Climatic Change

, Volume 143, Issue 1–2, pp 73–86 | Cite as

A novel proxy and the sea level rise in Venice, Italy, from 1350 to 2014

  • Dario CamuffoEmail author
  • Chiara Bertolin
  • Patrizia Schenal


The evolution of relative sea level (RSL) in Venice, Italy, is crucial for the safeguarding of the city and it is now possible to extend our knowledge back to 1350, including the whole Little Ice Age and modern global warming. The existing tide gauge record is extensive, going back to 1871, but it is affected by the superposition of multidecadal swings and short-term fluctuations, including both natural and manmade forcing factors. A biological proxy, i.e. the green algae belt reported on paintings made with the help of a camera obscura by the Venetian painters Canaletto and Bellotto (eighteenth century) and Veronese (sixteenth century), helps us to go back to 1571. This paper presents an exceptionally long series (i.e. 664 years) and adds a novel proxy: the submersion of water stairs of the historic palaces facing the Grand Canal. Originally, the bottom step of the water stairs was built in relation to the sea level and the slippery algae belt, while today, the water stairs are mostly submerged. An underwater survey of 78 water stairs has provided new data about the RSL since 1350. The results show that RSL in Venice was always rising at an increasingly fast rate. By subtracting local land subsidence (LLS) from RSL, absolute (eustatic) sea level (ASL) has been calculated. For both RSL and ASL, the apparent acceleration is +0.0030 ± 0.0004 mm year−2. This figure becomes unstable when the record length is reduced. A discussion is made about the interpolation functions, i.e. the second-order polynomial and the exponential that provide almost the same best-fit over the common period. The RSL and ASL trend lines and the possibility of turning points are also discussed and compared with other scholarly studies. A eustatic turning point is suggested for the mid fifteenth century, consistent with the literature. However, the comparison between scholarly papers is difficult due to geographic and geological differences between sites and record durations.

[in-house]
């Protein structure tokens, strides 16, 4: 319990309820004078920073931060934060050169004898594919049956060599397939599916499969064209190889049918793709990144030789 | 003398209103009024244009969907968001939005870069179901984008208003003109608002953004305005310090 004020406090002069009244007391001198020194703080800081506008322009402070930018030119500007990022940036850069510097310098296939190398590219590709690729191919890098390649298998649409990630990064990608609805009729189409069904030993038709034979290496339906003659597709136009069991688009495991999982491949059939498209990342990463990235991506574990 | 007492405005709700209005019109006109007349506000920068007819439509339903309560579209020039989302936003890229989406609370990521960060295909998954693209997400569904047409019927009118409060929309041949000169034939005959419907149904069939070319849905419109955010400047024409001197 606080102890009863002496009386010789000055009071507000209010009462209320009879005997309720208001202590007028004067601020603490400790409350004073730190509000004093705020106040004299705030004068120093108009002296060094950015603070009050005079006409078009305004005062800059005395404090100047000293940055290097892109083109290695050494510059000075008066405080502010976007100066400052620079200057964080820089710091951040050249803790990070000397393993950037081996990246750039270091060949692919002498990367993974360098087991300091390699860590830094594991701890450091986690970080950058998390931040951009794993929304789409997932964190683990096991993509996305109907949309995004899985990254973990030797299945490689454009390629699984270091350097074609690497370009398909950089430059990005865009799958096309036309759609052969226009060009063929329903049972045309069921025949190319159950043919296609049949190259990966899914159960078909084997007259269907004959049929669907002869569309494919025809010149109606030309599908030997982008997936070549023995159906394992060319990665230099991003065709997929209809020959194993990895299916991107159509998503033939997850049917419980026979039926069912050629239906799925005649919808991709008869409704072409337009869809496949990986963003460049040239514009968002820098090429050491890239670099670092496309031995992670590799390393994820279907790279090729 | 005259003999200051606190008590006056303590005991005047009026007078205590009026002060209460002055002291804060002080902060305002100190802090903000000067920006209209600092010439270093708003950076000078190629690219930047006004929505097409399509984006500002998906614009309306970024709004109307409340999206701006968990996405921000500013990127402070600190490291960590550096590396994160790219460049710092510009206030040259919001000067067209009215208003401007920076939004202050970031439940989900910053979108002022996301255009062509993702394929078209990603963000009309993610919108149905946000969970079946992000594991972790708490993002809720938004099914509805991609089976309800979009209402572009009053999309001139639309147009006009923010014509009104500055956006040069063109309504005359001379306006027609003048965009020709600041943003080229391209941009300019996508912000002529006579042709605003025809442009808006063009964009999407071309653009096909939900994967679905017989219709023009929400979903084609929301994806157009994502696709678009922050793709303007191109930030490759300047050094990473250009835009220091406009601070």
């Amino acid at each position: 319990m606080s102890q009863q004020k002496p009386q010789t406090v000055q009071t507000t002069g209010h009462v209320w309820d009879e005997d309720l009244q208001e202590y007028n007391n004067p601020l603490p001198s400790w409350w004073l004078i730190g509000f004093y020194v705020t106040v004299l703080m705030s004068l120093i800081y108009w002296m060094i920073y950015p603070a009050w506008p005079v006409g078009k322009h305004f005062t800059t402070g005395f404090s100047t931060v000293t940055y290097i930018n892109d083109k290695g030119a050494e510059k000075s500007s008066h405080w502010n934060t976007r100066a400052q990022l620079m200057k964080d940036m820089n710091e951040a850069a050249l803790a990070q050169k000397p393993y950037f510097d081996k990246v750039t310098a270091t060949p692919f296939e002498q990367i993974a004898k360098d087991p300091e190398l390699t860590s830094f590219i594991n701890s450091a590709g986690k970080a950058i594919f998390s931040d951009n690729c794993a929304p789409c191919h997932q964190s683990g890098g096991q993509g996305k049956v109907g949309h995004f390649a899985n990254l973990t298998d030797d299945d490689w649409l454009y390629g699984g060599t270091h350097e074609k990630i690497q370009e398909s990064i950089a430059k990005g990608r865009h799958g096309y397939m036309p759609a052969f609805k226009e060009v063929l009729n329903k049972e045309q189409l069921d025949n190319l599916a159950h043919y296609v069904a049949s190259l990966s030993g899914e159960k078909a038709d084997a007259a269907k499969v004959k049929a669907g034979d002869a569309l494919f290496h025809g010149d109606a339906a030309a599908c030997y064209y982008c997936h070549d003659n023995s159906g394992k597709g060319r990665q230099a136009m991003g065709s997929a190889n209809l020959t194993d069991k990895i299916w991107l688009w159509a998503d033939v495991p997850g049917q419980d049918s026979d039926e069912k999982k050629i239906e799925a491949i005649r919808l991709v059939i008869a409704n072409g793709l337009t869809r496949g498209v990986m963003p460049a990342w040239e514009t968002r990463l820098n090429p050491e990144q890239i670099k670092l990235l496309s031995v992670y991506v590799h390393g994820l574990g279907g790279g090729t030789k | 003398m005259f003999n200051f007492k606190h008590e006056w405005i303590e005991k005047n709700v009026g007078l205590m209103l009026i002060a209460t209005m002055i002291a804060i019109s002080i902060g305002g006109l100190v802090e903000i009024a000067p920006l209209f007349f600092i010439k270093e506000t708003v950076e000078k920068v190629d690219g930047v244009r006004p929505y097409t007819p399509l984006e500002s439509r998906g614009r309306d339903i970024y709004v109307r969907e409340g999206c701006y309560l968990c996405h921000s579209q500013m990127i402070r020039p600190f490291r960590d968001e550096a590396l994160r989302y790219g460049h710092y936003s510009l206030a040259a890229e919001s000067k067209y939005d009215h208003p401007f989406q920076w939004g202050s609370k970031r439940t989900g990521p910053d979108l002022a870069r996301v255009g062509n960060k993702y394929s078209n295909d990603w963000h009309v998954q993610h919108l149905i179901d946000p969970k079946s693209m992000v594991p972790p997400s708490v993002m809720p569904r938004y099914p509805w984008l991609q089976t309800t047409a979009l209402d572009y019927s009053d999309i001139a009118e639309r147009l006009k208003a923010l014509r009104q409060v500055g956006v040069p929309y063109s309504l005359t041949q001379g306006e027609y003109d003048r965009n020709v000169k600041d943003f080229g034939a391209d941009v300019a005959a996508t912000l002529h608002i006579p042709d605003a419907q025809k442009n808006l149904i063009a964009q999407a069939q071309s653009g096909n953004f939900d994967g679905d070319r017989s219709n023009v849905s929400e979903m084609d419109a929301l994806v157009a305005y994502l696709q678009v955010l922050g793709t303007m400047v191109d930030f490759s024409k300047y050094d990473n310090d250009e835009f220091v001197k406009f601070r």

The authors are especially grateful to the Frogmen Team of the Italian National Police, Venice, who made the underwater measurements concerning the monumental stairs in the Grand Canal. Their kind contribution has been absolutely essential to this study. Many thanks are also due to Giorgio Spada (University of Urbino); Mario Piana (University of Venice); Fabio Trincardi, Roberto Zonta and Luigi Tosi (CNR-ISMAR, Bologna and Venice); Antonio della Valle and Francesco De Biasio (CNR-ISAC, Padua); Elena Fumagalli and Daniele Resini (Insula spa, Venice); Alberto Craievich and Rossella Granziero (Correr Museum, Venice); and Albert Ammerman (Colgate University) for their very useful discussions, support and documentation. This study has been made in the framework of the EU-funded project Climate for Culture (Grant 226973).

Supplementary material

10584_2017_1991_MOESM1_ESM.pdf (10.7 mb)
ESM 1 (PDF 10941 kb)


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Copyright information

© Springer Science+Business Media Dordrecht 2017

Authors and Affiliations

  1. 1.National Research Council of Italy (CNR)Institute of Atmospheric Sciences and ClimatePaduaItaly
  2. 2.Department of Architectural Design History and Technology, Faculty of Architecture and Fine ArtNorwegian University of Science and Technology (NTNU)TrondheimNorway

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